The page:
The EU medicines watchdog said Thursday (9 December) the Omicron variant of COVID-19 may cause milder disease, as the World Health Organisation warned against a re-run of vaccine hoarding by rich nations as the new strain spreads.
The tentative judgement from the European Medicines Agency comes after the WHO said this week there was some evidence that Omicron causes less severe disease than Delta, the currently dominant variant.
The EMA echoed the finding, but said more investigation was being done.
“Cases appear to be mostly mild, however we need to gather more evidence to determine whether the spectrum of disease severity caused by Omicron is different (to) that of all the variants that have been circulating so far,” said Marco Cavaleri, EMA’s head of biological health threats and vaccines strategy.
The highly mutated variant first detected in South Africa sparked global panic when it emerged last month, prompting fears it could be more contagious, cause more severe illness or evade vaccines.
WHO chief Tedros Adhanom Ghebreyesus on Wednesday said that “emerging data from South Africa suggests increased risk of reinfection with Omicron”.
Cavaleri said that early data suggested Omicron is more infectious than Delta, but it was not year clear whether it would replace the older dominant strain.
He also stressed that there were better means of prevention and treatment available than last winter.
The comments come after Pfizer and BioNTech said Wednesday that a third dose of their vaccine was effective against the variant, and that it was developing an Omicron-specific jab that should be available by March.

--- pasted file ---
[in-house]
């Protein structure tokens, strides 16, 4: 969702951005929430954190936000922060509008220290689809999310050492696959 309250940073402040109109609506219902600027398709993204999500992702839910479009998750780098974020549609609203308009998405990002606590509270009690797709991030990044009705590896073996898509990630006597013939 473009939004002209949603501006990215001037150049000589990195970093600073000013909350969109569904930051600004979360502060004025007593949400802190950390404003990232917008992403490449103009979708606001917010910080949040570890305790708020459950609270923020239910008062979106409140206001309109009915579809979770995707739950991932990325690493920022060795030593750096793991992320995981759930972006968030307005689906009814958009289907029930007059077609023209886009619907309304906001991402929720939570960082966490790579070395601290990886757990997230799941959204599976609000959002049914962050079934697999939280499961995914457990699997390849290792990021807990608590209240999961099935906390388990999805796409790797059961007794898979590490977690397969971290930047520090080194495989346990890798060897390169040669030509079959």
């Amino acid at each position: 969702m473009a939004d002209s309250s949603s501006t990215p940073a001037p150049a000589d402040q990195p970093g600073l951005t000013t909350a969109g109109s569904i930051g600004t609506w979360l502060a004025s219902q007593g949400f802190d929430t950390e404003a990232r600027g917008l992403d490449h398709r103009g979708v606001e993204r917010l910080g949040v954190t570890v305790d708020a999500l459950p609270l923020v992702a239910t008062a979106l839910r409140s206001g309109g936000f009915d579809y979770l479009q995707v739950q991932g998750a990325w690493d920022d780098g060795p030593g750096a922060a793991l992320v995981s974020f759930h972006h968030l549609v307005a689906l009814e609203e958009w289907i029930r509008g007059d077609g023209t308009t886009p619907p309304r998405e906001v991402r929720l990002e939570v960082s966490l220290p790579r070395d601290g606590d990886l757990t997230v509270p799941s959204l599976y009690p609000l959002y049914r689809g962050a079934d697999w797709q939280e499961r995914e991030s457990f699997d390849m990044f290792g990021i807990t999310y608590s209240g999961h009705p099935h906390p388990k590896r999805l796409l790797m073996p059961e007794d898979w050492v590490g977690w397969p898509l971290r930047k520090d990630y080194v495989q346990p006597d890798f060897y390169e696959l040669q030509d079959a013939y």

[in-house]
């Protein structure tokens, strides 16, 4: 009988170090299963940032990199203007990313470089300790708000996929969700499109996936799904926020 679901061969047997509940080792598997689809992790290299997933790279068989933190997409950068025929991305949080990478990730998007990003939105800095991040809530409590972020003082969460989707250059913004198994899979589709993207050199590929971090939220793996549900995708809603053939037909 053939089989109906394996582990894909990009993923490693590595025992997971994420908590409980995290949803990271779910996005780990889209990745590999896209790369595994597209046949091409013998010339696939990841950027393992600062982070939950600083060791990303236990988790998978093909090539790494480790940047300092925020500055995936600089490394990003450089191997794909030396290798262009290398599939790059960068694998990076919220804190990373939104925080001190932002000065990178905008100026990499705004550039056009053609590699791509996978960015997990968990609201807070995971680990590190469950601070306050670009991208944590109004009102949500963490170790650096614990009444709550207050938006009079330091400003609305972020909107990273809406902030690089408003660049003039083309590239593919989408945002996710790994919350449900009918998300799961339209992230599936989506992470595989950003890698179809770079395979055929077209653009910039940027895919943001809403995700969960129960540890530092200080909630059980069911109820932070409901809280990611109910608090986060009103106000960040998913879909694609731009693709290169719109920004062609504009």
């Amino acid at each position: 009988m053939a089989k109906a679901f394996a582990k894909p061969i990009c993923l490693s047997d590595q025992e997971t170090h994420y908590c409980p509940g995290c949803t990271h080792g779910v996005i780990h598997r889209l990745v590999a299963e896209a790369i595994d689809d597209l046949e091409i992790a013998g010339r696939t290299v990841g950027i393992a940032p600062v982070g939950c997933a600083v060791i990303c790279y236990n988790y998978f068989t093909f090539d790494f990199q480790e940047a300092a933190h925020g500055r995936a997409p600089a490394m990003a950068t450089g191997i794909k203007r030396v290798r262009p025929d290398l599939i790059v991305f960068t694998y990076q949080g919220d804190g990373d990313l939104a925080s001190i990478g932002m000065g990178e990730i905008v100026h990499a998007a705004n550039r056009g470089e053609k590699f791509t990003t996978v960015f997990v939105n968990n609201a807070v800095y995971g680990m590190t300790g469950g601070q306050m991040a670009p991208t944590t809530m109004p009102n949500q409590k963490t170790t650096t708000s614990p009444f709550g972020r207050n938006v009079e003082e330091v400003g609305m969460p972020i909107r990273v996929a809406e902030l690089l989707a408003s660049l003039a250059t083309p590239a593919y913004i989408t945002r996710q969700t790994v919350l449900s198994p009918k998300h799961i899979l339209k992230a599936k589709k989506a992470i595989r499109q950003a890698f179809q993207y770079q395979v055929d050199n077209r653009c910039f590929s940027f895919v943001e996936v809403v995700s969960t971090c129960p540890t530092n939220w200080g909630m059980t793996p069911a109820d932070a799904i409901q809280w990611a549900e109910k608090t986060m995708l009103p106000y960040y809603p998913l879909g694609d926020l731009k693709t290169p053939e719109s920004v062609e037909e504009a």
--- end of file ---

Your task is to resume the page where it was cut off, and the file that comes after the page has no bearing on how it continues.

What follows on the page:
Some wealthy countries like Germany and Britain are already hard-hit by a winter wave of infections.
In the UK, Tottenham football’s game at Brighton on Sunday was postponed due to “a significant number of positive COVID-19 cases among players and relevant staff” at the north London club.
Both Berlin and London have imposed new measures to control the virus’ spread, and fears of the economic impact have been dogging financial markets.
That prompted the WHO on Thursday to caution against the restrictions on vaccine supply seen earlier this year.
“As we head into whatever the Omicron situation is going to be, there is a risk that the global supply is again going to revert to high-income countries hoarding vaccine to protect (their populations)… in a sense in excess,” said WHO vaccines chief Kate O’Brien.
O’Brien said the WHO was examining data from Pfizer and BioNTech about the booster shot, and that it may turn out that “additional doses have benefit to provide added protection against Omicron”, but stressed it was still “very early days”.
The EMA’s Cavaleri also said that “at this stage we do not have enough data”.
The agency said later Thursday that COVID boosters are “safe and effective” three months after the last jab.
The UN health body’s Africa branch said meanwhile that detections of new coronavirus cases had almost doubled over the past week, to 107,000, as the new variant “is reaching more countries in Africa”.
The biggest surge in numbers – 140% on average – was in the south of the continent.
However, in South Africa, which discovered the new variant last month, “severe cases remain low”, the WHO said.
It nevertheless called on countries to step up vaccinations – only 7.8% of the continent’s roughly 1.2 billion people have been jabbed.
That compares with over 600 million doses administered in Europe alone, according to EMA figures.